University of Wisconsin professor Akbar Sayeed is expected to return in January 2020 after a two-year unpaid leave due to “abusive” lab conditions, according to the Wisconsin State Journal

Details of the professor’s behavior emerged in 2016 when graduate student John Brady died by a suicide possibly correlated to his involvement in Sayeed’s “toxic” and “abusive” lab, the WSJ reported.

In response, the university formalized their policies for graduate student oversight. The details are available in a report and on their HR website

During the time of his leave, Sayeed worked a short-lived position with the National Science Foundation, which was uninformed of Sayeed’s behavior at that time.

NSF admitted to hiring Sayeed on false pretenses. They said UW did not release the full records of Sayeed’s employment and subsequent leave to them. 

 “When NSF received complete information, we terminated Dr. Sayeed’s assignment,” Amanda Hallberg Greenwell, head of NSF’s Office of Legislative and Public Affairs, said in a statement to the WSJ.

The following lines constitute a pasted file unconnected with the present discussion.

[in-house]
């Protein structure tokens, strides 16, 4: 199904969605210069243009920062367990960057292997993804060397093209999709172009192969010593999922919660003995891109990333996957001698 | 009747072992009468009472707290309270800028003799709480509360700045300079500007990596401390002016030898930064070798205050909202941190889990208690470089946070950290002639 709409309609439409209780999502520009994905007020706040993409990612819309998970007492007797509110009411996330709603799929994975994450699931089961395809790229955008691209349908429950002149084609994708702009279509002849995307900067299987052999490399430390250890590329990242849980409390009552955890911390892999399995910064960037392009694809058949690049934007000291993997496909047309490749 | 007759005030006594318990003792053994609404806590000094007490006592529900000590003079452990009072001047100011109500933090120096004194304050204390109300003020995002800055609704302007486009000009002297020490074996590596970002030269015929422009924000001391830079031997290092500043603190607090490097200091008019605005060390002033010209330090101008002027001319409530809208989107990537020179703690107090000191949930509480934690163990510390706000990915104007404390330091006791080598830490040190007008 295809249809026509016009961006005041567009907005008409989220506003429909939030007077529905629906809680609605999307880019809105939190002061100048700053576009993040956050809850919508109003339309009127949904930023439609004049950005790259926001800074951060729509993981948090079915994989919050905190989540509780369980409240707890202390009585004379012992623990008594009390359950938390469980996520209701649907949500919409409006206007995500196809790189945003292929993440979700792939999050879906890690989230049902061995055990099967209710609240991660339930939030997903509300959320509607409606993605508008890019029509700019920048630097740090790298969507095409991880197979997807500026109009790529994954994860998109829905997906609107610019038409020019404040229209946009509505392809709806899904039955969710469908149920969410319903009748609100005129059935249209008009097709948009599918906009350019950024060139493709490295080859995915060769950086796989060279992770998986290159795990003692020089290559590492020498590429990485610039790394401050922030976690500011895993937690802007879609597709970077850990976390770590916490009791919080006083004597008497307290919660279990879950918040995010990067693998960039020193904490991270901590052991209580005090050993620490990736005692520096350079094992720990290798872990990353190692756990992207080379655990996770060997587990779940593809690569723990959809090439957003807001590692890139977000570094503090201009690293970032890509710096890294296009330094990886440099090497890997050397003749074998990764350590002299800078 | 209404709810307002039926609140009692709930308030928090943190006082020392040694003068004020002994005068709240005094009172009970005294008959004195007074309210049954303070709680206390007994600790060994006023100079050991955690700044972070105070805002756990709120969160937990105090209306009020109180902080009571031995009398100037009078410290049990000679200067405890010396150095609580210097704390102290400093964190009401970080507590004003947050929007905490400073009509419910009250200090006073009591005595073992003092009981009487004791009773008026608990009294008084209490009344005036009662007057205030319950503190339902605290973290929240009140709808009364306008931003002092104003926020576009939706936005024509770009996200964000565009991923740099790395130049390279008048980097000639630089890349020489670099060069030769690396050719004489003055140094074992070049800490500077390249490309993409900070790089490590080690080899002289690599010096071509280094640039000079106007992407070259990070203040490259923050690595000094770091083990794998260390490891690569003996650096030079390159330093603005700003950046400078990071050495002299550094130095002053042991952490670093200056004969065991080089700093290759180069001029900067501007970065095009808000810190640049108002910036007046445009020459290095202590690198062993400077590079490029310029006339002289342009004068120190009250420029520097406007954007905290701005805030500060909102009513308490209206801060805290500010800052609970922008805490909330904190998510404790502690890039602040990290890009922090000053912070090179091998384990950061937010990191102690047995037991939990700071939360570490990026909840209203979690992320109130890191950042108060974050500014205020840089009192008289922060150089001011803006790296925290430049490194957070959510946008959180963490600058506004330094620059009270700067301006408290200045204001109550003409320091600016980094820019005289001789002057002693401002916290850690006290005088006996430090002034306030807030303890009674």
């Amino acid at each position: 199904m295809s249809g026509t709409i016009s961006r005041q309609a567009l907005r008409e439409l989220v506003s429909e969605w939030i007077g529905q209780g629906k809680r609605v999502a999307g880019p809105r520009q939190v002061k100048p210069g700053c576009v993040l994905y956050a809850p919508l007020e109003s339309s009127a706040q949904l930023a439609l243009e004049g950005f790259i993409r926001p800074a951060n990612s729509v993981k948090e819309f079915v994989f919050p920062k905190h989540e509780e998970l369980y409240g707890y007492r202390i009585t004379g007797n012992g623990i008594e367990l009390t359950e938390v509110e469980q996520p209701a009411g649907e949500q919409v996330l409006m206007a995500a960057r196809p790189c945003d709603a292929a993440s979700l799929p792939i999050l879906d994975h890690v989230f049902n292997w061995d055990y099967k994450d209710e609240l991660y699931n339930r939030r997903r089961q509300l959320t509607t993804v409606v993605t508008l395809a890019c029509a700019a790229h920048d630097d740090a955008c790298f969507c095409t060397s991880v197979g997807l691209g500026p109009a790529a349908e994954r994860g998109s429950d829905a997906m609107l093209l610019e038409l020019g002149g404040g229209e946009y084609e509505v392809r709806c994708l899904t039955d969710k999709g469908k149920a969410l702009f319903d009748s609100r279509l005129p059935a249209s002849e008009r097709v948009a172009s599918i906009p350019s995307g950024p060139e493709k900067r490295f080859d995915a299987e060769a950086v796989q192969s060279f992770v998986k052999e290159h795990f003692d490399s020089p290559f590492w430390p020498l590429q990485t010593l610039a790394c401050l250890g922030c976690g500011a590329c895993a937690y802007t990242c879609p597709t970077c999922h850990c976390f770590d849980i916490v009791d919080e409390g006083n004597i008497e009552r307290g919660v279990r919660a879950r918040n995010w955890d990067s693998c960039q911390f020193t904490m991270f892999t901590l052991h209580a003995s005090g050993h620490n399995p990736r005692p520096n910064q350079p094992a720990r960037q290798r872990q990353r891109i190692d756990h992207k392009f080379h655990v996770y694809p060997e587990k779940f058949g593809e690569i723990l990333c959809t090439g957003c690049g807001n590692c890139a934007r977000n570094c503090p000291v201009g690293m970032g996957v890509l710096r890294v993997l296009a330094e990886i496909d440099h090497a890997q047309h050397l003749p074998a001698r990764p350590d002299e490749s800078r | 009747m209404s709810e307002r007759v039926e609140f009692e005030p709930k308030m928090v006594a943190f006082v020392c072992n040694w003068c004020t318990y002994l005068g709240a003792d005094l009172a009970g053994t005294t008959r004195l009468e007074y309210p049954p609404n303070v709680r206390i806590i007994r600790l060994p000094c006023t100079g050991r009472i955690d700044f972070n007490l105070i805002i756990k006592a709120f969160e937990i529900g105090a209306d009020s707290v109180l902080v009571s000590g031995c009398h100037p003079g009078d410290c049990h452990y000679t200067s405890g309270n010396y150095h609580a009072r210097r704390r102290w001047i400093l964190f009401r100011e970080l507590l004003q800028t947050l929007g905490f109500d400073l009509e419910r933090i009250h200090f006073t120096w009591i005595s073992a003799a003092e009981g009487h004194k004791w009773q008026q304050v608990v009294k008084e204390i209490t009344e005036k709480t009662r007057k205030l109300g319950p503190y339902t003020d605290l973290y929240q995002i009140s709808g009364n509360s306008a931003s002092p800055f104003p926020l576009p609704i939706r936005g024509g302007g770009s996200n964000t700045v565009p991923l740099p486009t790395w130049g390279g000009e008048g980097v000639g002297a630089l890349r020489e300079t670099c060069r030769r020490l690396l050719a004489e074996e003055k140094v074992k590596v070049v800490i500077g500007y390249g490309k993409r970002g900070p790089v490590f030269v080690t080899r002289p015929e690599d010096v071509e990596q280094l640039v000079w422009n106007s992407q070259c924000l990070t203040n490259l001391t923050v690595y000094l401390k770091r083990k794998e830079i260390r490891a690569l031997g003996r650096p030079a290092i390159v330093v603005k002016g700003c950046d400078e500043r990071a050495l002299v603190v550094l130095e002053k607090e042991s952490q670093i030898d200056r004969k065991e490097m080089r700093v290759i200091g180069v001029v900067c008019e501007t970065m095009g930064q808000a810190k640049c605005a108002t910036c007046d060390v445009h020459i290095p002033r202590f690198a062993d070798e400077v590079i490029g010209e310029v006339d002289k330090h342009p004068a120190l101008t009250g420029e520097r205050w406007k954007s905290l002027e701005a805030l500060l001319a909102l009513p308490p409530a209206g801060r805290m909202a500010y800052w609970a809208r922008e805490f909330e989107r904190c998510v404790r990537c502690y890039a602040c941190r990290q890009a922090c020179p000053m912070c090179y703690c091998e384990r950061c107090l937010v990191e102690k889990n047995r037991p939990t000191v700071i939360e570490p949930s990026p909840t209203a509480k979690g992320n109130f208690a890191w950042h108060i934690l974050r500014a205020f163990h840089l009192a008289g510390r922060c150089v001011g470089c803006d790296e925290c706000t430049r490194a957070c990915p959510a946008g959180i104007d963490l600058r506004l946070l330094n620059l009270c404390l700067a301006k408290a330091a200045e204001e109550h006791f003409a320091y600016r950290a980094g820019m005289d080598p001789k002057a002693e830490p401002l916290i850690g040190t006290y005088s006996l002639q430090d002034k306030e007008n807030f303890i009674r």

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Jim Brady, the father of John Brady, expressed surprise upon learning of the position Sayeed acquired during what was supposed to be his punishment period. Brady said working for the NSF kept Sayeed from any real consequences from the incident, according to the WSJ.

Sayeed sent a written apology to UW where he took full responsibility for his detrimental actions in the lab, but would not admit to abusing the power offered to him as a professor.

According to the WSJ article, safety measures will be in place when the tenured professor regains his position at the College of Engineering. These measures include setting up an outside supervising committee for students, should Sayeed continue to lead research groups. 

Graduate School Dean William J. Karpus said in the statement that currently, UW is increasing its investment in graduate assistants by offering higher overall stipends in order to demonstrate how important they are to the university.

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At the same time, Karpus said students’ well-being remains the top priority, and his administration seeks to prevent similar incidents from happening in the future and protect student employees.

Karpus also referenced the Graduate Assistantship Policies and Procedures, and said this revised document outlined the rules for graduate student employment and research, and would have a long-term, positive impact on the graduate student community. 

“The new GAPP document also provides the benefit of clear employment policies to protect student employees and guide the important work they do to advance the mission of our university,” Karpus said.